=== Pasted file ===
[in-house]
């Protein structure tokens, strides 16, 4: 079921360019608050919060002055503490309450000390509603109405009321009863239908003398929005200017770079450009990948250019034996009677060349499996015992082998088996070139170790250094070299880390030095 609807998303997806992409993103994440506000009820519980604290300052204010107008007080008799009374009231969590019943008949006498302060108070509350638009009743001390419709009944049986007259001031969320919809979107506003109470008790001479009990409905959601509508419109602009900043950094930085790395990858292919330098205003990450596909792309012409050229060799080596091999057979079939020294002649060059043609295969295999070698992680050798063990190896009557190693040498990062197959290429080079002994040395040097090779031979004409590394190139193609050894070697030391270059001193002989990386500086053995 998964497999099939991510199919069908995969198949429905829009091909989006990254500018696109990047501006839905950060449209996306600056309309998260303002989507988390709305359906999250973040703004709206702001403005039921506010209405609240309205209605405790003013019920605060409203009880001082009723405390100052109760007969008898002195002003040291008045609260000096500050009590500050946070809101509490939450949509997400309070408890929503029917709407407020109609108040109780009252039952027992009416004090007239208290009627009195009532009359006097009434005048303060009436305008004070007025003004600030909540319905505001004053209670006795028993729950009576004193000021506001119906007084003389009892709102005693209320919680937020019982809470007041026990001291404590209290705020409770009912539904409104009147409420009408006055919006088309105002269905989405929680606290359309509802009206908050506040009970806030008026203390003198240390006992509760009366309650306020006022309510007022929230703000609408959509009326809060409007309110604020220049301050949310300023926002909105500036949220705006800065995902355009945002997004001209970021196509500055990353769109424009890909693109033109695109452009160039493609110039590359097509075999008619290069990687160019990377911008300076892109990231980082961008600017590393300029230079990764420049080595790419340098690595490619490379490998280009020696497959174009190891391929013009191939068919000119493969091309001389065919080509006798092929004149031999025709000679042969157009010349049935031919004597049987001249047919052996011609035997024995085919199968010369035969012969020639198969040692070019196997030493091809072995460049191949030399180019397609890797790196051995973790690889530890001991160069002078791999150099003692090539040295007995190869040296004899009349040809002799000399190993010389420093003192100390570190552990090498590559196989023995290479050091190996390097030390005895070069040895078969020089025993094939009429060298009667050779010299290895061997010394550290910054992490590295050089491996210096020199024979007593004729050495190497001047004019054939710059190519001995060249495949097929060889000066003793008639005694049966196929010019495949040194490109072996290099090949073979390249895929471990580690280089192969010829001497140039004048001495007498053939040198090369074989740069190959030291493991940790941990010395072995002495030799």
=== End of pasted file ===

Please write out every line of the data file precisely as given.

[in-house]
């Protein structure tokens, strides 16, 4: 079921360019608050919060002055503490309450000390509603109405009321009863239908003398929005200017770079450009990948250019034996009677060349499996015992082998088996070139170790250094070299880390030095 609807998303997806992409993103994440506000009820519980604290300052204010107008007080008799009374009231969590019943008949006498302060108070509350638009009743001390419709009944049986007259001031969320919809979107506003109470008790001479009990409905959601509508419109602009900043950094930085790395990858292919330098205003990450596909792309012409050229060799080596091999057979079939020294002649060059043609295969295999070698992680050798063990190896009557190693040498990062197959290429080079002994040395040097090779031979004409590394190139193609050894070697030391270059001193002989990386500086053995 998964497999099939991510199919069908995969198949429905829009091909989006990254500018696109990047501006839905950060449209996306600056309309998260303002989507988390709305359906999250973040703004709206702001403005039921506010209405609240309205209605405790003013019920605060409203009880001082009723405390100052109760007969008898002195002003040291008045609260000096500050009590500050946070809101509490939450949509997400309070408890929503029917709407407020109609108040109780009252039952027992009416004090007239208290009627009195009532009359006097009434005048303060009436305008004070007025003004600030909540319905505001004053209670006795028993729950009576004193000021506001119906007084003389009892709102005693209320919680937020019982809470007041026990001291404590209290705020409770009912539904409104009147409420009408006055919006088309105002269905989405929680606290359309509802009206908050506040009970806030008026203390003198240390006992509760009366309650306020006022309510007022929230703000609408959509009326809060409007309110604020220049301050949310300023926002909105500036949220705006800065995902355009945002997004001209970021196509500055990353769109424009890909693109033109695109452009160039493609110039590359097509075999008619290069990687160019990377911008300076892109990231980082961008600017590393300029230079990764420049080595790419340098690595490619490379490998280009020696497959174009190891391929013009191939068919000119493969091309001389065919080509006798092929004149031999025709000679042969157009010349049935031919004597049987001249047919052996011609035997024995085919199968010369035969012969020639198969040692070019196997030493091809072995460049191949030399180019397609890797790196051995973790690889530890001991160069002078791999150099003692090539040295007995190869040296004899009349040809002799000399190993010389420093003192100390570190552990090498590559196989023995290479050091190996390097030390005895070069040895078969020089025993094939009429060298009667050779010299290895061997010394550290910054992490590295050089491996210096020199024979007593004729050495190497001047004019054939710059190519001995060249495949097929060889000066003793008639005694049966196929010019495949040194490109072996290099090949073979390249895929471990580690280089192969010829001497140039004048001495007498053939040198090369074989740069190959030291493991940790941990010395072995002495030799």